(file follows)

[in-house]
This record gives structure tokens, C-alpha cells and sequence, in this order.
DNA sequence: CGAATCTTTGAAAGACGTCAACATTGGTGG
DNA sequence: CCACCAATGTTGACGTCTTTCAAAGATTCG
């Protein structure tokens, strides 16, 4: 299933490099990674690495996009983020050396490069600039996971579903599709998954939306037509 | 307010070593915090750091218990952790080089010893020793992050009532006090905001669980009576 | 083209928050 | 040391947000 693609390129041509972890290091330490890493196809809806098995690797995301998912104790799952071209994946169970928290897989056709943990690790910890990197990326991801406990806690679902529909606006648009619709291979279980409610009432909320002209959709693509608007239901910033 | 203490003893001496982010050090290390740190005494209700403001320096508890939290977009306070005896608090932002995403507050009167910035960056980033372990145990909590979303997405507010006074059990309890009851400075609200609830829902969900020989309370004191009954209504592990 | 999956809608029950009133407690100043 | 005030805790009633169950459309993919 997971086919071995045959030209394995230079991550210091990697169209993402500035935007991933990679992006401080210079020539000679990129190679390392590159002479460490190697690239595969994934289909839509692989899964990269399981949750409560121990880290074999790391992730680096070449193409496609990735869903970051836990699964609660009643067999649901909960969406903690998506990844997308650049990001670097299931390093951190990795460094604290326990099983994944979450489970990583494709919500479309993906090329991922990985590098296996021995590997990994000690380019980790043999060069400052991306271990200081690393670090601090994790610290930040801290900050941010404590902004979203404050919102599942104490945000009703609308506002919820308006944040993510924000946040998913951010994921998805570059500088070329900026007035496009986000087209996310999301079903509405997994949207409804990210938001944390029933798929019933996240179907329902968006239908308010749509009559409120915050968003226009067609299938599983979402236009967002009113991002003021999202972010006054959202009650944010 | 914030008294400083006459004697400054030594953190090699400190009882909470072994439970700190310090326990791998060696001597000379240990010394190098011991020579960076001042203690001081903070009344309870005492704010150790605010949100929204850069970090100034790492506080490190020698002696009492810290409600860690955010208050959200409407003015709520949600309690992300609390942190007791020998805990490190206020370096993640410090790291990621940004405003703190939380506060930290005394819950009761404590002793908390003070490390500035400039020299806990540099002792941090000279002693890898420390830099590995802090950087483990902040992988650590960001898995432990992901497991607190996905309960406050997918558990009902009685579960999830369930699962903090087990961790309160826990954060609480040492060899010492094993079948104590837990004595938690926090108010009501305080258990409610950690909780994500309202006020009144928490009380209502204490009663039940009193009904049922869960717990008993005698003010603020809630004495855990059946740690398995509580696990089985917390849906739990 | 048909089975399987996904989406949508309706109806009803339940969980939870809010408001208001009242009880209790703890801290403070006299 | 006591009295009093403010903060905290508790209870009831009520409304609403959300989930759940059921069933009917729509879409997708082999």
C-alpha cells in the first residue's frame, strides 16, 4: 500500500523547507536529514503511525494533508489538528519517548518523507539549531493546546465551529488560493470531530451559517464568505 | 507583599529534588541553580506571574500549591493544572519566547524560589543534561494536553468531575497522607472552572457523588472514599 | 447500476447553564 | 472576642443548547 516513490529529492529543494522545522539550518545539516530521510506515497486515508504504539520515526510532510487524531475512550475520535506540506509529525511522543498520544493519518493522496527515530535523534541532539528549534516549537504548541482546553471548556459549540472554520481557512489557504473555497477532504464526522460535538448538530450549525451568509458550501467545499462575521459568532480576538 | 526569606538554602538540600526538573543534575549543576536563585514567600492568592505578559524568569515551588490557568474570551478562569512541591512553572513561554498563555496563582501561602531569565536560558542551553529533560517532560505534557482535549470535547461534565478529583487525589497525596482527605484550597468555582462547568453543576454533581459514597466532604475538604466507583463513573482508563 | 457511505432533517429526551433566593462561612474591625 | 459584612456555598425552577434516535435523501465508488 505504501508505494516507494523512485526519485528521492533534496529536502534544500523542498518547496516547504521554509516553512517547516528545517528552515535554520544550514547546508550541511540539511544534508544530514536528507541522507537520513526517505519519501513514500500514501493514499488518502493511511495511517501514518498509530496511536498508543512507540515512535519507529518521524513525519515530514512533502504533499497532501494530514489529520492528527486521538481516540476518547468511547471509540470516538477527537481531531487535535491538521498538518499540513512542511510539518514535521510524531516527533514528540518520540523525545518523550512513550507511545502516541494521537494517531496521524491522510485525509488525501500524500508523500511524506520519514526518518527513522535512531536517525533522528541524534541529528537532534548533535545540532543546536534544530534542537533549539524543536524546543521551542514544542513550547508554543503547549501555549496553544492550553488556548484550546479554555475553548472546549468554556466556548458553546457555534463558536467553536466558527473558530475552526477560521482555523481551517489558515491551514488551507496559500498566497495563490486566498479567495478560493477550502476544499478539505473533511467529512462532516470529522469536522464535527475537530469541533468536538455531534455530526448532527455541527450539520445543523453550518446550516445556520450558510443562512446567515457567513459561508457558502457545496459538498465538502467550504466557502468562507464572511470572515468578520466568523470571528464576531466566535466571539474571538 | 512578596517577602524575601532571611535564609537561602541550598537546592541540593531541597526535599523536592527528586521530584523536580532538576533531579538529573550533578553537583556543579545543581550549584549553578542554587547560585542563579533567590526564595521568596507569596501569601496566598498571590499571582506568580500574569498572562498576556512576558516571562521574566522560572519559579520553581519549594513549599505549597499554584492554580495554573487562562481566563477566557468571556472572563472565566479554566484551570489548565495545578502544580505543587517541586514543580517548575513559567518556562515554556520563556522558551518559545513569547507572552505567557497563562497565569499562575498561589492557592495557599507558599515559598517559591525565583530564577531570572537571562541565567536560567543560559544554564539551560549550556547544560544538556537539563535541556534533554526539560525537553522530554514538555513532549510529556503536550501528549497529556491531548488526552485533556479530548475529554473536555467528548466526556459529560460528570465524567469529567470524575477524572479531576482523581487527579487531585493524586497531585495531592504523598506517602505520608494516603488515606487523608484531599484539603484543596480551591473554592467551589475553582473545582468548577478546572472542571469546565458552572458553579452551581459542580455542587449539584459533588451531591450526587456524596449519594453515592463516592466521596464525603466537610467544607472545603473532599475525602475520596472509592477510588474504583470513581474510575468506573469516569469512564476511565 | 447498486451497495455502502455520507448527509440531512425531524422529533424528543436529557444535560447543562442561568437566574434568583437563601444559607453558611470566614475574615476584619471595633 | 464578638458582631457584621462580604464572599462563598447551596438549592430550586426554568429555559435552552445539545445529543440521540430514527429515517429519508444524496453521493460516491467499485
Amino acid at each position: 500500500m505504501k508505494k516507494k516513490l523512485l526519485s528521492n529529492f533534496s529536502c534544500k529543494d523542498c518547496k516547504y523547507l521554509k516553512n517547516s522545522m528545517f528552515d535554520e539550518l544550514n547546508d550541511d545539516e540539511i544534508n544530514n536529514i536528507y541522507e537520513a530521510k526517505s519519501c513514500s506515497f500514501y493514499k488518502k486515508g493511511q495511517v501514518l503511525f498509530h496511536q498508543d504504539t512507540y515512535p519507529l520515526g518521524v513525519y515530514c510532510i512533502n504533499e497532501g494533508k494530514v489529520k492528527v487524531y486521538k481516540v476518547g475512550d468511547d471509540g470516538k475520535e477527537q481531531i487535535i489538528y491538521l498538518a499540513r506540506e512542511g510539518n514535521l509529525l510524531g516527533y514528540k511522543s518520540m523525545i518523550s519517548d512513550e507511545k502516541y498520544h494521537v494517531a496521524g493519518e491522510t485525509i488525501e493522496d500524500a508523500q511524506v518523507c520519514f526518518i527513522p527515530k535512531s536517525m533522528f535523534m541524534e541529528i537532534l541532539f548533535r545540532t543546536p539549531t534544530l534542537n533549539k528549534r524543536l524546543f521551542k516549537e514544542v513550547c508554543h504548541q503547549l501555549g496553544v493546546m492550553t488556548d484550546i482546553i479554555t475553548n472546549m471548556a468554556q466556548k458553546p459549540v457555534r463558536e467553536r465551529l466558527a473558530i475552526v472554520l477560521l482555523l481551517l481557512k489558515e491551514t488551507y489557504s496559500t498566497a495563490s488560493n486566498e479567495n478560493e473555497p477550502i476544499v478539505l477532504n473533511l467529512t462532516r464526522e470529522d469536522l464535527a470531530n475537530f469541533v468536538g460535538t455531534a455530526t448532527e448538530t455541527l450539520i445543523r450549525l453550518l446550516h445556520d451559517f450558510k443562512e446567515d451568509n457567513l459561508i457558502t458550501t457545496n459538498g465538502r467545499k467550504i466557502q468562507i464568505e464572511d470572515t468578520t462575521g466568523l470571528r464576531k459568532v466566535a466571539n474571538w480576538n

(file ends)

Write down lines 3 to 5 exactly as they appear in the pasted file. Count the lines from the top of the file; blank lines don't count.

DNA sequence: CGAATCTTTGAAAGACGTCAACATTGGTGG
DNA sequence: CCACCAATGTTGACGTCTTTCAAAGATTCG
């Protein structure tokens, strides 16, 4: 299933490099990674690495996009983020050396490069600039996971579903599709998954939306037509 | 307010070593915090750091218990952790080089010893020793992050009532006090905001669980009576 | 083209928050 | 040391947000 693609390129041509972890290091330490890493196809809806098995690797995301998912104790799952071209994946169970928290897989056709943990690790910890990197990326991801406990806690679902529909606006648009619709291979279980409610009432909320002209959709693509608007239901910033 | 203490003893001496982010050090290390740190005494209700403001320096508890939290977009306070005896608090932002995403507050009167910035960056980033372990145990909590979303997405507010006074059990309890009851400075609200609830829902969900020989309370004191009954209504592990 | 999956809608029950009133407690100043 | 005030805790009633169950459309993919 997971086919071995045959030209394995230079991550210091990697169209993402500035935007991933990679992006401080210079020539000679990129190679390392590159002479460490190697690239595969994934289909839509692989899964990269399981949750409560121990880290074999790391992730680096070449193409496609990735869903970051836990699964609660009643067999649901909960969406903690998506990844997308650049990001670097299931390093951190990795460094604290326990099983994944979450489970990583494709919500479309993906090329991922990985590098296996021995590997990994000690380019980790043999060069400052991306271990200081690393670090601090994790610290930040801290900050941010404590902004979203404050919102599942104490945000009703609308506002919820308006944040993510924000946040998913951010994921998805570059500088070329900026007035496009986000087209996310999301079903509405997994949207409804990210938001944390029933798929019933996240179907329902968006239908308010749509009559409120915050968003226009067609299938599983979402236009967002009113991002003021999202972010006054959202009650944010 | 914030008294400083006459004697400054030594953190090699400190009882909470072994439970700190310090326990791998060696001597000379240990010394190098011991020579960076001042203690001081903070009344309870005492704010150790605010949100929204850069970090100034790492506080490190020698002696009492810290409600860690955010208050959200409407003015709520949600309690992300609390942190007791020998805990490190206020370096993640410090790291990621940004405003703190939380506060930290005394819950009761404590002793908390003070490390500035400039020299806990540099002792941090000279002693890898420390830099590995802090950087483990902040992988650590960001898995432990992901497991607190996905309960406050997918558990009902009685579960999830369930699962903090087990961790309160826990954060609480040492060899010492094993079948104590837990004595938690926090108010009501305080258990409610950690909780994500309202006020009144928490009380209502204490009663039940009193009904049922869960717990008993005698003010603020809630004495855990059946740690398995509580696990089985917390849906739990 | 048909089975399987996904989406949508309706109806009803339940969980939870809010408001208001009242009880209790703890801290403070006299 | 006591009295009093403010903060905290508790209870009831009520409304609403959300989930759940059921069933009917729509879409997708082999």